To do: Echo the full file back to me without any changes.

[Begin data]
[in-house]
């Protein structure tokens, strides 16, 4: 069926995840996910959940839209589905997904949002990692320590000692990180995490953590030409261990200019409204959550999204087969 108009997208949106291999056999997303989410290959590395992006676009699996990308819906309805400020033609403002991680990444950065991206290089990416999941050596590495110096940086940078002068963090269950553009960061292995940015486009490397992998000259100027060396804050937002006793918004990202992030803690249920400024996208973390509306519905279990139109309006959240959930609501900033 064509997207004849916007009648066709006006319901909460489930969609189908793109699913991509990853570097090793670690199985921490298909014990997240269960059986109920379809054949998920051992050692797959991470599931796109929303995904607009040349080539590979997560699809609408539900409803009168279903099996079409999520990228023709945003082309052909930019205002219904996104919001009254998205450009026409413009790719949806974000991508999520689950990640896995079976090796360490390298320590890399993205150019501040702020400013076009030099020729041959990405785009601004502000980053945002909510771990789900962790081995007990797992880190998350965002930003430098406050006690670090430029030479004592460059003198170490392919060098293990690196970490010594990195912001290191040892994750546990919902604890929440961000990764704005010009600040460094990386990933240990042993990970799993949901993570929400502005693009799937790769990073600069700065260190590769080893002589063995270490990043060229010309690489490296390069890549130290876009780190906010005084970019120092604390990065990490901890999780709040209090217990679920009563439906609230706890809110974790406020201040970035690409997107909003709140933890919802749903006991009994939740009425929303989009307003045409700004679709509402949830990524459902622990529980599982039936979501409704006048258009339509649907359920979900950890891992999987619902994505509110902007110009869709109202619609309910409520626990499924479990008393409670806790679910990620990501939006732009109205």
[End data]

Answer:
[in-house]
């Protein structure tokens, strides 16, 4: 069926995840996910959940839209589905997904949002990692320590000692990180995490953590030409261990200019409204959550999204087969 108009997208949106291999056999997303989410290959590395992006676009699996990308819906309805400020033609403002991680990444950065991206290089990416999941050596590495110096940086940078002068963090269950553009960061292995940015486009490397992998000259100027060396804050937002006793918004990202992030803690249920400024996208973390509306519905279990139109309006959240959930609501900033 064509997207004849916007009648066709006006319901909460489930969609189908793109699913991509990853570097090793670690199985921490298909014990997240269960059986109920379809054949998920051992050692797959991470599931796109929303995904607009040349080539590979997560699809609408539900409803009168279903099996079409999520990228023709945003082309052909930019205002219904996104919001009254998205450009026409413009790719949806974000991508999520689950990640896995079976090796360490390298320590890399993205150019501040702020400013076009030099020729041959990405785009601004502000980053945002909510771990789900962790081995007990797992880190998350965002930003430098406050006690670090430029030479004592460059003198170490392919060098293990690196970490010594990195912001290191040892994750546990919902604890929440961000990764704005010009600040460094990386990933240990042993990970799993949901993570929400502005693009799937790769990073600069700065260190590769080893002589063995270490990043060229010309690489490296390069890549130290876009780190906010005084970019120092604390990065990490901890999780709040209090217990679920009563439906609230706890809110974790406020201040970035690409997107909003709140933890919802749903006991009994939740009425929303989009307003045409700004679709509402949830990524459902622990529980599982039936979501409704006048258009339509649907359920979900950890891992999987619902994505509110902007110009869709109202619609309910409520626990499924479990008393409670806790679910990620990501939006732009109205």